The other day, I was randomly searching literary anniversaries and I realized that this year marks the 100th year anniversary of Franz Kafka’s The Metamorphosis. If you’re unfamiliar with the story, it’s about a man named Gregor Samsa who wakes up one day to discover that he has turned into a cockroach. For the rest of the short story, Kafka details how Samsa’s transformation has an effect on his family. The first time I read this story was when I was in studying abroad in Russia. I stayed in a small, narrow room and read at night whenever the internet connection was slow. The greatness of The Metamorphosis is, for one, in how Kafka details the distinction between the mind and the body. The way in which Samsa sees himself is not the way that others see him. Perception is never uniform and Kafka reveals this lesson through exaggerated methods, like a man changing into an insect. How many times have we wanted to be someone who we weren’t? How many times have we been hesitant to accept a compliment, believing that what one sees in us is not actually real?
Whether you know this or not, Kafka received inspiration for this iconic story from his own personal life. For example, in The Metamorphosis, Kafka constantly mentions the incessant slamming of doors. Even as an adult, Kafka lived with his parents in a small apartment and frequently heard them yelling and slamming doors which became a detriment to his writing. I suppose, instead of fighting the noise, he incorporated this tension and discord into the text. The neglect and abuse that Samsa suffers throughout the story mirrors that of Kafka’s relationship with his father in particular. Franz Kafka’s father did not approve of him taking up writing as a vocation and thought of him as a failure. His disappointment was so strong that he often beat Franz for his rejection of wanting to become a businessman. Arguably this split in his perception of himself vis a vis that of his father helped to fuel his creation of Samsa. Like Franz’s father, Samsa’s father is depicted as somewhat of a short-tempered tyrant.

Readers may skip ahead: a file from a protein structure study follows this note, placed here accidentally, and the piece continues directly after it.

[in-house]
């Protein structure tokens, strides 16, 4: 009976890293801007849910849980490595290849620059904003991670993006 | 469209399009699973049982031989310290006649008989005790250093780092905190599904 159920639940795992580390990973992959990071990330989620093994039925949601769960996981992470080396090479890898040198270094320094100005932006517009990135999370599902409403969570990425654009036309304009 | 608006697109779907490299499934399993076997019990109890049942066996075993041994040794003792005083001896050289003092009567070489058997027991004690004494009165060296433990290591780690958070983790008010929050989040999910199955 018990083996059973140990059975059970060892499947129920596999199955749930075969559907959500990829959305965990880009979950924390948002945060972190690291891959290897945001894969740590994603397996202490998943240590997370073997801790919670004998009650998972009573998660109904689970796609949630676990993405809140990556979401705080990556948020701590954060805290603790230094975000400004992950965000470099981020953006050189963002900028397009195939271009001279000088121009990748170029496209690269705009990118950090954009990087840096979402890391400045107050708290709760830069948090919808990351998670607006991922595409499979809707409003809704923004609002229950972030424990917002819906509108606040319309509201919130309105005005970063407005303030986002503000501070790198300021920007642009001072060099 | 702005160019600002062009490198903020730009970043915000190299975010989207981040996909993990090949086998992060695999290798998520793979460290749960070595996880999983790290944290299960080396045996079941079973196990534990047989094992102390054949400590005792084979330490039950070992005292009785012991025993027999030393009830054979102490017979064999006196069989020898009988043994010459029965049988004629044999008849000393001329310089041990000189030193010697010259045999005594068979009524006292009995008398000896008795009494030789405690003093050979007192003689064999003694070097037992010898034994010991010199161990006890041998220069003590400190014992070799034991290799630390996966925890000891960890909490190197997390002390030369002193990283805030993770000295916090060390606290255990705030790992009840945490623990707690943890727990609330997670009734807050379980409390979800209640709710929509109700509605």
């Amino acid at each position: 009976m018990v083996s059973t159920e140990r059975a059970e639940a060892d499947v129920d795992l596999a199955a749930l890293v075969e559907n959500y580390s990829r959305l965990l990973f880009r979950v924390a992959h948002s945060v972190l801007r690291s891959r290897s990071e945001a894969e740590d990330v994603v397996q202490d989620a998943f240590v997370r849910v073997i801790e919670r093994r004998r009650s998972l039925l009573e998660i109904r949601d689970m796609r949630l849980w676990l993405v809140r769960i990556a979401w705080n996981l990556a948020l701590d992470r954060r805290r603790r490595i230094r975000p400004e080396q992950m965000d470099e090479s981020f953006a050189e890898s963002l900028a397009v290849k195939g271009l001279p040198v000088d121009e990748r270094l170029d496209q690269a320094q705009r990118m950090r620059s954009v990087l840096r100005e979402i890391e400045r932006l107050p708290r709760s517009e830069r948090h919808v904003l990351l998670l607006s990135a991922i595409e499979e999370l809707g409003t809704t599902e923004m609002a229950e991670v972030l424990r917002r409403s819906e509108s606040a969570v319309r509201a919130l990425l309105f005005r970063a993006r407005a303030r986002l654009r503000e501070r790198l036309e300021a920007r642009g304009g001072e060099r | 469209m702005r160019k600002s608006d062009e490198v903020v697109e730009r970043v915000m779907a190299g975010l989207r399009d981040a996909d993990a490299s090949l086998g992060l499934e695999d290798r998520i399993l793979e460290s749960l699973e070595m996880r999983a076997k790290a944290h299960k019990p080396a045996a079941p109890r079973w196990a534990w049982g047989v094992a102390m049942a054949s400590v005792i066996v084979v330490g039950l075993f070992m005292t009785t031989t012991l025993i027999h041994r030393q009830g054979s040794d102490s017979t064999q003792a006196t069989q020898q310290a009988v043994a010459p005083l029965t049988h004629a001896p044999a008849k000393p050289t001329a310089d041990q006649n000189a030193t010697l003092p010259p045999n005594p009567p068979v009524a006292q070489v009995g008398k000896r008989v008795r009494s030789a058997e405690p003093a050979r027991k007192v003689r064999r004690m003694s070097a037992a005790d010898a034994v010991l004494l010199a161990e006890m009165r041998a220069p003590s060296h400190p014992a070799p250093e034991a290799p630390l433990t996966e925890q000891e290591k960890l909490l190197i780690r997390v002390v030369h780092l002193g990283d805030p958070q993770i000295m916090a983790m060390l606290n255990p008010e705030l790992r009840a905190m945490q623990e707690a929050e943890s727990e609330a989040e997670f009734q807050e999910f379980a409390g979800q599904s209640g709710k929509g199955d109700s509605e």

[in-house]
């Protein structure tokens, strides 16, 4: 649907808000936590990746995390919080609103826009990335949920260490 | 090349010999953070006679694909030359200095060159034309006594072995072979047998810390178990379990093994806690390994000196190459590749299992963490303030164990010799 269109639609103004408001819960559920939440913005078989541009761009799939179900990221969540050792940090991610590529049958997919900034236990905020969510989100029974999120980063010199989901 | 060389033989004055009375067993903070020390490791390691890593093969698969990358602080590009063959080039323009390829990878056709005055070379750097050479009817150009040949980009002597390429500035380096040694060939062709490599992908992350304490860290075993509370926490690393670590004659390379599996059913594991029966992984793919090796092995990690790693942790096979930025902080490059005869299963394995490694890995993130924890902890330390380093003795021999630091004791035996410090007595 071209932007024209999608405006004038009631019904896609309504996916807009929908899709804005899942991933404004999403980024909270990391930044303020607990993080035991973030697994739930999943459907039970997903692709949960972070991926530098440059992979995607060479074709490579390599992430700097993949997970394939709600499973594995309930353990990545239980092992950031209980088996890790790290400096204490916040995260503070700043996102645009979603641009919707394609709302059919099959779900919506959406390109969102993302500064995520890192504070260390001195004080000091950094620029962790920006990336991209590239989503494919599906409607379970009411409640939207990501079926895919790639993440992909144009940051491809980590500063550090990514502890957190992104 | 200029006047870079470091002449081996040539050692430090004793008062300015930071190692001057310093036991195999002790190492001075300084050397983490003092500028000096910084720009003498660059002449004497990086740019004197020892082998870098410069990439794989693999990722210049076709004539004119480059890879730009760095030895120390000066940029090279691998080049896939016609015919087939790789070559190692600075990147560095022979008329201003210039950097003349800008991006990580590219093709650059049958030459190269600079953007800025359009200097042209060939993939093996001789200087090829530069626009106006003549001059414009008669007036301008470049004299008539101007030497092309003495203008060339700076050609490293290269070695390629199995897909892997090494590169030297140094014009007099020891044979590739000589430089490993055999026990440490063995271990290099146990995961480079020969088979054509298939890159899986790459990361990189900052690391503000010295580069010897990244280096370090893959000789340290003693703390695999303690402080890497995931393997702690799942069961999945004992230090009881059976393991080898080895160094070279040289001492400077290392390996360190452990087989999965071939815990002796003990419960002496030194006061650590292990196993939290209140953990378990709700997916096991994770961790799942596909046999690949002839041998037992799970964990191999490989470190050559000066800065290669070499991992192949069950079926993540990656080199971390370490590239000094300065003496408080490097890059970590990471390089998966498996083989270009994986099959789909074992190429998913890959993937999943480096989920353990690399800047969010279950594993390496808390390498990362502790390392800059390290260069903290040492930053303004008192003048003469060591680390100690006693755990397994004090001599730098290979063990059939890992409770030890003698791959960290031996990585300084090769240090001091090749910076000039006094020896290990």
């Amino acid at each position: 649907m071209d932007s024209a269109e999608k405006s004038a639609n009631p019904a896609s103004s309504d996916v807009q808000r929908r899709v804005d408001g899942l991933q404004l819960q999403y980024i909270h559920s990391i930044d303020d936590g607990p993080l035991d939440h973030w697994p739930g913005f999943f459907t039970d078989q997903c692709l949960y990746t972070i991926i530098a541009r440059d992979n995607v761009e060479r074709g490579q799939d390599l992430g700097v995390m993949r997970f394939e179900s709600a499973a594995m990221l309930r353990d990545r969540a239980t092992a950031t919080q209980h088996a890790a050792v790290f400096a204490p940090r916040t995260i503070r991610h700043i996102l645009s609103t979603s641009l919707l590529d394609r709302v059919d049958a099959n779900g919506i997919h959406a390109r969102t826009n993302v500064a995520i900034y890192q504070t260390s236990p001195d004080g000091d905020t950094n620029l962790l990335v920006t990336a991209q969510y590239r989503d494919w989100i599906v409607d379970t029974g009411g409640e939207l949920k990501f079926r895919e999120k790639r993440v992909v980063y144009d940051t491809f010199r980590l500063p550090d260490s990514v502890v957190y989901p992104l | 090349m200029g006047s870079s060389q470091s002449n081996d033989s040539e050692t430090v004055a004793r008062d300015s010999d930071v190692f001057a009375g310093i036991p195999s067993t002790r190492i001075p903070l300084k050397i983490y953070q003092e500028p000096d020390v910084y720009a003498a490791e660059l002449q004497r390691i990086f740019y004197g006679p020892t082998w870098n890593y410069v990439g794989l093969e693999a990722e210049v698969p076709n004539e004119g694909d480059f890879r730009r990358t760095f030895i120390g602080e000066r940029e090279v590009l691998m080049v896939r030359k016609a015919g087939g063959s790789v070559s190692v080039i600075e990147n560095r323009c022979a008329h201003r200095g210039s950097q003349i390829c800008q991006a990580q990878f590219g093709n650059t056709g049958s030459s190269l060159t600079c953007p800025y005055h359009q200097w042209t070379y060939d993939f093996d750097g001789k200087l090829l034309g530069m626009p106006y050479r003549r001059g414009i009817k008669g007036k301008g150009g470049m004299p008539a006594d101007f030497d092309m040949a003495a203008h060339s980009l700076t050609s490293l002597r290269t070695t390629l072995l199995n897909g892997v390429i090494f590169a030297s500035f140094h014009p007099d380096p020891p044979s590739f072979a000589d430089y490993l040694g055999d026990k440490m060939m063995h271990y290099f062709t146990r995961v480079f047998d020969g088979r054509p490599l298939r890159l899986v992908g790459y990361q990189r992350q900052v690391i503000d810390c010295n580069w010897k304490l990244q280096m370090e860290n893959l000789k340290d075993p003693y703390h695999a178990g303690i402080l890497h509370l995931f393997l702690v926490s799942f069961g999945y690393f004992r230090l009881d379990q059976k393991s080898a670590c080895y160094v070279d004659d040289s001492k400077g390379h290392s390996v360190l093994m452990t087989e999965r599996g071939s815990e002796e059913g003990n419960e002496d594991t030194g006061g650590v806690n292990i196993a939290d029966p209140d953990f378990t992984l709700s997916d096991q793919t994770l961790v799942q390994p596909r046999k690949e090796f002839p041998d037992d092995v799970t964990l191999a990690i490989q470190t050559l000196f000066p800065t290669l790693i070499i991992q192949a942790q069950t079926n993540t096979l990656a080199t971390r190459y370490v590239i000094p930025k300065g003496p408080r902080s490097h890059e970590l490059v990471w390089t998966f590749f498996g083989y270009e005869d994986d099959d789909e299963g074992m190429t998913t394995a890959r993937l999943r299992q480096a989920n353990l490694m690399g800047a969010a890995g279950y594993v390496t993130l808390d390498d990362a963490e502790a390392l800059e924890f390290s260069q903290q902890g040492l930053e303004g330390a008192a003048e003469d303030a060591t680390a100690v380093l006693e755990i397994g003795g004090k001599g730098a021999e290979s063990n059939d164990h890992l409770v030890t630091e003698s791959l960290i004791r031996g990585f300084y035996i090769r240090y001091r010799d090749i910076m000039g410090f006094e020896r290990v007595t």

Think about alienation. As an insect, Samsa has to rely on his relatives to take care of him and it isn’t long before they consider him more of a burden than a family member. I’ve noticed that a lot of absurdist literature deals with these feelings of isolation. Gregor Samsa is working a thankless job and maintaining a passionless relationship in order to take care of his family and keep appearances, respectively. When he wakes up as another species, he doesn’t immediately think about himself but rather how this will affect his familial dynamics. I’m sure there are countless people who struggle with trying to forge their individualities when their focus is mostly on the collective.
What makes Kafka a literary legend is that he takes simple yet odd circumstances to reflect the human condition. The fact is, strange situations can and will happen to us all. For the most part, we may never be able to have a definitive answer for why they occur but their impact will be very evident in our lives and perhaps those close to us.
What I enjoy most about The Metamorphosis is what identity means–or doesn’t mean, for that matter. We never have a fixed position in life, sometimes we’ll be okay with that, and others we’ll feel as if we couldn’t be more dissociated from our feet on the ground or our minds in some imperceptible spot.
The thing about absurdist stories is the more you read and invest yourself into the characters and their experiences, the more you realize that they aren’t so unusual. Life is already fantastic as-is, so absurdism is another way of showing reality under high resolution.
If you haven’t done so already, I strongly encourage you to read The Metamorphosis. It shouldn’t take you longer than an hour or two to finish the story. I promise that you’ll be able to feel the tension and lack of harmony seeping through the text. It’s a very raw and visceral read. Hopefully by the end, you’ll be able to see why this story has stood the test of time.